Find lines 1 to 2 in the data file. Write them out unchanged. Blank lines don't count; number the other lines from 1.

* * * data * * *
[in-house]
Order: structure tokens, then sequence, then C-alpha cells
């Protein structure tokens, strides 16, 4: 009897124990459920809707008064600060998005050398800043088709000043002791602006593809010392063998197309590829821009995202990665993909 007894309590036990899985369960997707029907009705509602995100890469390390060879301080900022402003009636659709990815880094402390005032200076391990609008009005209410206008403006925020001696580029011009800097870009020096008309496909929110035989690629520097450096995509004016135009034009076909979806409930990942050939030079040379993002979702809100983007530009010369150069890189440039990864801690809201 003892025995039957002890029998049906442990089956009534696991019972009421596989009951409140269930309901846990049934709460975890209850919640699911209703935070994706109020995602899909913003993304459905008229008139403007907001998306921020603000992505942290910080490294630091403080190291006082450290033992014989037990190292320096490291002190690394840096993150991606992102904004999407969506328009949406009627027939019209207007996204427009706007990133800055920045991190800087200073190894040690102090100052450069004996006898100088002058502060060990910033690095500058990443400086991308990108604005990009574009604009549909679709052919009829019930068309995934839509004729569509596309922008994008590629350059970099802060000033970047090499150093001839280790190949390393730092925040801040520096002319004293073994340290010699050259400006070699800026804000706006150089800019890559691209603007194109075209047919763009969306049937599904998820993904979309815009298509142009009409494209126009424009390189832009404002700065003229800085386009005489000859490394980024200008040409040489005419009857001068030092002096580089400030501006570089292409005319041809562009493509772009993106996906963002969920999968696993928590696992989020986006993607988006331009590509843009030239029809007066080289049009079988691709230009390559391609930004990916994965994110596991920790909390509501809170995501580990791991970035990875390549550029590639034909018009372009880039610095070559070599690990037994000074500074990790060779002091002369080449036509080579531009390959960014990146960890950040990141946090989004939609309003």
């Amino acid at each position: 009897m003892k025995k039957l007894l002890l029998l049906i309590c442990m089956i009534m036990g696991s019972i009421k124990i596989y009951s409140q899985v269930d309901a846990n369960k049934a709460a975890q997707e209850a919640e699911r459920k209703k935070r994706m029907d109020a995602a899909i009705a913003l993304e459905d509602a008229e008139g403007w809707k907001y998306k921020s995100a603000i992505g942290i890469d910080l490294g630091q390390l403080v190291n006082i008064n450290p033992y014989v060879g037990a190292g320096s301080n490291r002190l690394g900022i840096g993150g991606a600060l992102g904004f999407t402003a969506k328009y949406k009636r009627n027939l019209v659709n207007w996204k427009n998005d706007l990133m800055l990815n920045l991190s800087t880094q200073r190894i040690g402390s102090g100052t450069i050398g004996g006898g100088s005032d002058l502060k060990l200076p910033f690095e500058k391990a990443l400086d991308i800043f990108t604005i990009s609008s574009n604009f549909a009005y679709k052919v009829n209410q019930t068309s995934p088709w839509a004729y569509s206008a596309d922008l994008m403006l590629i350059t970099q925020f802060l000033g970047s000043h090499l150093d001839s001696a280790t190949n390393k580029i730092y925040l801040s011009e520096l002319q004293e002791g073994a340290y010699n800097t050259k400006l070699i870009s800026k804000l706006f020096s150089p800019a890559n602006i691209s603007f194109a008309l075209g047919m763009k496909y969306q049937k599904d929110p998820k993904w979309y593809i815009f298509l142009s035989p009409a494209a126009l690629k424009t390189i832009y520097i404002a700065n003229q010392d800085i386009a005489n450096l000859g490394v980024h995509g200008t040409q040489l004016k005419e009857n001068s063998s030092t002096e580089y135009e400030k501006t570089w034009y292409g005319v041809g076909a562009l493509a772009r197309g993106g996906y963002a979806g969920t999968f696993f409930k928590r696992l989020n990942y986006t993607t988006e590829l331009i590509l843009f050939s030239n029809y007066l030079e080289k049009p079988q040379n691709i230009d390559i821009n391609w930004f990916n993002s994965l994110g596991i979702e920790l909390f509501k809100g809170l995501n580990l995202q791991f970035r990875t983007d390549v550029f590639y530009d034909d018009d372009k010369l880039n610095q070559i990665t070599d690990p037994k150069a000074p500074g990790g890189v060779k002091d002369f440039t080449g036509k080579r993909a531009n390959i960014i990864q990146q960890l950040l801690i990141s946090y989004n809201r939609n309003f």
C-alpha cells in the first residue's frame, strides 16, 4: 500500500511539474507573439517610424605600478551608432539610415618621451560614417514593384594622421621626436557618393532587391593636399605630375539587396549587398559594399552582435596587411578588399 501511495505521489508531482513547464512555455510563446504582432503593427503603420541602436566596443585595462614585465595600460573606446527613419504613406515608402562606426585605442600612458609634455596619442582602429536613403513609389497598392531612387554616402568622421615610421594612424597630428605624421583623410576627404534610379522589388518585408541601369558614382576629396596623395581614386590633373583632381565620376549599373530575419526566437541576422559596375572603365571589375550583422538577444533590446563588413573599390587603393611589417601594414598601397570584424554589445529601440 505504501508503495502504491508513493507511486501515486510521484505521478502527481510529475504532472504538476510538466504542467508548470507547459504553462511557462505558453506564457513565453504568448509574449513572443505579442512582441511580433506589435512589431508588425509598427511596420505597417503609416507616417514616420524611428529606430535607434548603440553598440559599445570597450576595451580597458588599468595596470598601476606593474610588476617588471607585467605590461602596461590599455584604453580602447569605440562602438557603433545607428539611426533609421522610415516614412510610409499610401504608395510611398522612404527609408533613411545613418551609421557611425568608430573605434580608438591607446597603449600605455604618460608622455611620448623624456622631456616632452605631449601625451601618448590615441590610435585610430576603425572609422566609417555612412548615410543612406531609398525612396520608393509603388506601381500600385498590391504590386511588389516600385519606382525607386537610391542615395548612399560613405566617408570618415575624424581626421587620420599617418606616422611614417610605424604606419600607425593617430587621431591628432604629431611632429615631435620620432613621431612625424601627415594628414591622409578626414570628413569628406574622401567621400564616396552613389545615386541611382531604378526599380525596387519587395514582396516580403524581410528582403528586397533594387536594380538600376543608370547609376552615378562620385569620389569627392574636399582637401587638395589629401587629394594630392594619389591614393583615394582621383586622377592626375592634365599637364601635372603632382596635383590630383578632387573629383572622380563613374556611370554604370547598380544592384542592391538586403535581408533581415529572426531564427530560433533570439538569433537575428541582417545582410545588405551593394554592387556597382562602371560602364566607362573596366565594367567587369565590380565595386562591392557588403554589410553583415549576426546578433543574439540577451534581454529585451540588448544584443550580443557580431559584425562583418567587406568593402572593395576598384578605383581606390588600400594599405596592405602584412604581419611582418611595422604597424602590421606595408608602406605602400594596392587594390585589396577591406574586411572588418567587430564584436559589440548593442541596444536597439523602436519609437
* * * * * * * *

[in-house]
Order: structure tokens, then sequence, then C-alpha cells